My very good college friend (let’s call him Mike), came up to Maine to visit this winter. Normally, visitors want to see and experience as much as possible, but this visit was different. Since it was in the winter, the tourists had long since gone home to their busy city lives and a sleepy blanket of snow covers pretty much everything, tucking in the locals who have built lives here over the years and generations. In may ways, you can’t truly experience Maine unless you’ve experienced a Maine winter. Seeing the sun glisten through the ice and freshly fallen snow as you hike out to the ocean’s deserted beach is magical.
In our own ways, Mike and I are both determined and driven. We’ve both accomplished and experienced a lot and seemed to have arrived simultaneously at a point of taking stock and reflection.
My move to Maine transpired very quickly and seemed random since I wasn’t doing anything related to my previous experience in accounting, websites, or marketing. But it wasn’t really random if you stop looking at life as a linear event and more as a current that moves below the surface. Several years ago, a counselor asked me a question that I couldn’t un-hear and I shared it with Mike, because it was the most direct way explanation.
Reluctantly, I was visiting this counselor, because who wants to go see a counselor? However, I was profoundly unhappy with the very achievements I thought I once wanted. I wasn’t quite conscious of the upcoming choice I had to make, but I had a very stark choice to make.
Often, during my chit chat with my counselor, while I was avoiding the very reason I was paying him for his time, I happened on the subject, of all things, of how much I loved Costco, because their pizza is delicious and their gelato is pretty solid for the price. The counselor asked me why, if I liked Costco so much, I didn’t just take a job there until I figured things out regarding what I was more passionate about. He then followed this up with a brilliant question that forced me to confront a blatant contradiction in my spirit.
Counselor: Let me ask you a question. If you went to Costco and ended up meeting the assistant bakery manager, a guy who had a wife and children that loved him, who was happy at his job, who had interests outside of work, and great friends, would you think he was a loser?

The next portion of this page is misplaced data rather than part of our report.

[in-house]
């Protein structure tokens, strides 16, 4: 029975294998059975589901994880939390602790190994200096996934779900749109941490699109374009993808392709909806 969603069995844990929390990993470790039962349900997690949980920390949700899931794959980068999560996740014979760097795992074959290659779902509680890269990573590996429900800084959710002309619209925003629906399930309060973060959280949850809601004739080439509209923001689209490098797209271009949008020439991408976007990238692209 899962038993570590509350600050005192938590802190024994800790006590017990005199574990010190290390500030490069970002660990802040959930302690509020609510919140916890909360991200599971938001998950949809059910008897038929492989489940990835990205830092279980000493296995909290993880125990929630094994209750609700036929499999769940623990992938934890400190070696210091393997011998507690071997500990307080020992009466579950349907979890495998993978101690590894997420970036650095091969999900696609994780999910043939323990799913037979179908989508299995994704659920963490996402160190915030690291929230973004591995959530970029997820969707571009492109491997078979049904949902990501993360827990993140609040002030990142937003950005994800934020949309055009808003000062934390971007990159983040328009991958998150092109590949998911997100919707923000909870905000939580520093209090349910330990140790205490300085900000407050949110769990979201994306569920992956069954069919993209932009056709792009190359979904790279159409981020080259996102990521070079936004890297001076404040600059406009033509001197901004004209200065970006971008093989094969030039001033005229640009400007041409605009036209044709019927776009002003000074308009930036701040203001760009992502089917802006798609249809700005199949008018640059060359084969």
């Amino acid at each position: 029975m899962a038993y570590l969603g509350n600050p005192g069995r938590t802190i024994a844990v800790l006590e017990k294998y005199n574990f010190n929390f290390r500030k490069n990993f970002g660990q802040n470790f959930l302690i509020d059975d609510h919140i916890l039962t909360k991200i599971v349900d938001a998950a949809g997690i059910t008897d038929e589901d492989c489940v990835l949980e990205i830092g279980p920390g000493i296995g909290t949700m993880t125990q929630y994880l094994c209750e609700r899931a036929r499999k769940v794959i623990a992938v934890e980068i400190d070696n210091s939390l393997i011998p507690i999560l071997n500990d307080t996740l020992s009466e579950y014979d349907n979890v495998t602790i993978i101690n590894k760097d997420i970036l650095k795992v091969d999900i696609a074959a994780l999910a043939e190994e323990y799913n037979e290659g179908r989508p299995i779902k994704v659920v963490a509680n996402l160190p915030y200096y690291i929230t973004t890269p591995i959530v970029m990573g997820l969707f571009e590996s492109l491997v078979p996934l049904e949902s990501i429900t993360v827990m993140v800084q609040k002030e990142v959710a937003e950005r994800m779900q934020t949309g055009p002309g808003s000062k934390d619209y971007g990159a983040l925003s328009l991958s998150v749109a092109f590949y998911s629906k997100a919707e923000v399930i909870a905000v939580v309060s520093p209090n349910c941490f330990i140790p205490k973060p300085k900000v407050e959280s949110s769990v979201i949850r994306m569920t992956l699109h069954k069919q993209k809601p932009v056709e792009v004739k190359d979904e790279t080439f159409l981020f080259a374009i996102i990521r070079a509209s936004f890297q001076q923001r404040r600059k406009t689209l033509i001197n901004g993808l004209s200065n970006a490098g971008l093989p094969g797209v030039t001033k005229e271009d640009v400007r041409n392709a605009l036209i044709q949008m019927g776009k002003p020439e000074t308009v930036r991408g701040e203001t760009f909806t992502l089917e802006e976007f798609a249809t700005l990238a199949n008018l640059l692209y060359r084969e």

Me: No, of course I wouldn’t think he was a loser. Good for him.
Counselor: If you were that baker, would you think you were a loser?
I couldn’t un-hear that question and it forever made me face the crumbling foundation on which I had built my identity.
There is no way I would be a baker. I went to college after all.
With a single question, that counselor earned his fee many times over. In high school, we took tests to see what type of careers we might want to pursue as an adult. Something deep in my heart desperately wanted to have a career of money and status. I thought, “Dear God, please let me be cut out for something decent.” I remember garbage man was one of my options, and I sat there thinking, “are you freaking kidding me with this? I am screwed.” In my spirit, I recoiled at being a nobody. Where this odd mixture of fear and pride came from, I don’t know.
They say pride is like carbon monoxide in that you don’t know your suffocating. I am certain that our spirits aren’t meant to whither and die on the vine, choked off by pride. Instead, we must must allow our pride to be stripped from us. This is a bit tricky, because it feels like you’re going to die, but you aren’t. You aren’t your pride. You’re something much more precious. You’re a soul dealing with the challenge of growing into the person you were intended to be.
It’s not a violent act, but it is a painful and terrifying separation. It’s also not something we can do alone. For how can we separate from something we didn’t even know was suffocating us to begin with? How do we know we totally released something so that it doesn’t grow back? Sometimes it takes a bit of a miracle, but life is full of them if you’re looking.
My conversation with Mike was a beautiful thing. It takes life long friendships to discuss such things honestly. We talked a long time about how he felt he wanted to dial things back work wise and invest more in his family. He talked about authoring a better story when it came to his wife and children.
I think it’s hard to write a great story when our minds seem to do such a great job at presenting us with pre-written chapters that have to be just so. However, the dogmas in our minds can be cast aside. A great story involves transformation of the heart, a hero’s journey, not a net worth figure or a Pinterest board of the house you want some day.
Our minds constantly present us stories that look good from the outside, but it’s the inside that matters, and that’s a sacred space only you grant access to.
I saw how my friend’s eyes lit up when he talked about changing his story from a dad that worked all the time to a dad who loved his children so much he would dial back to have time to take them on great adventures and teach them things. Now that’s a great story, one of true sacrifice and courage. I knew he knew what the answer was and I knew he had made the decision to write a great story for himself and his family.
Remember this, because it is true: for where your treasure is, there will your heart be also.
Don’t necessarily think of heaven as this future storehouse of wealth, like your treasure is going into a divine savings account accruing angelic interest for when you croak. It’s right here on earth. It’s all around if the eyes of your heart are ready to see it.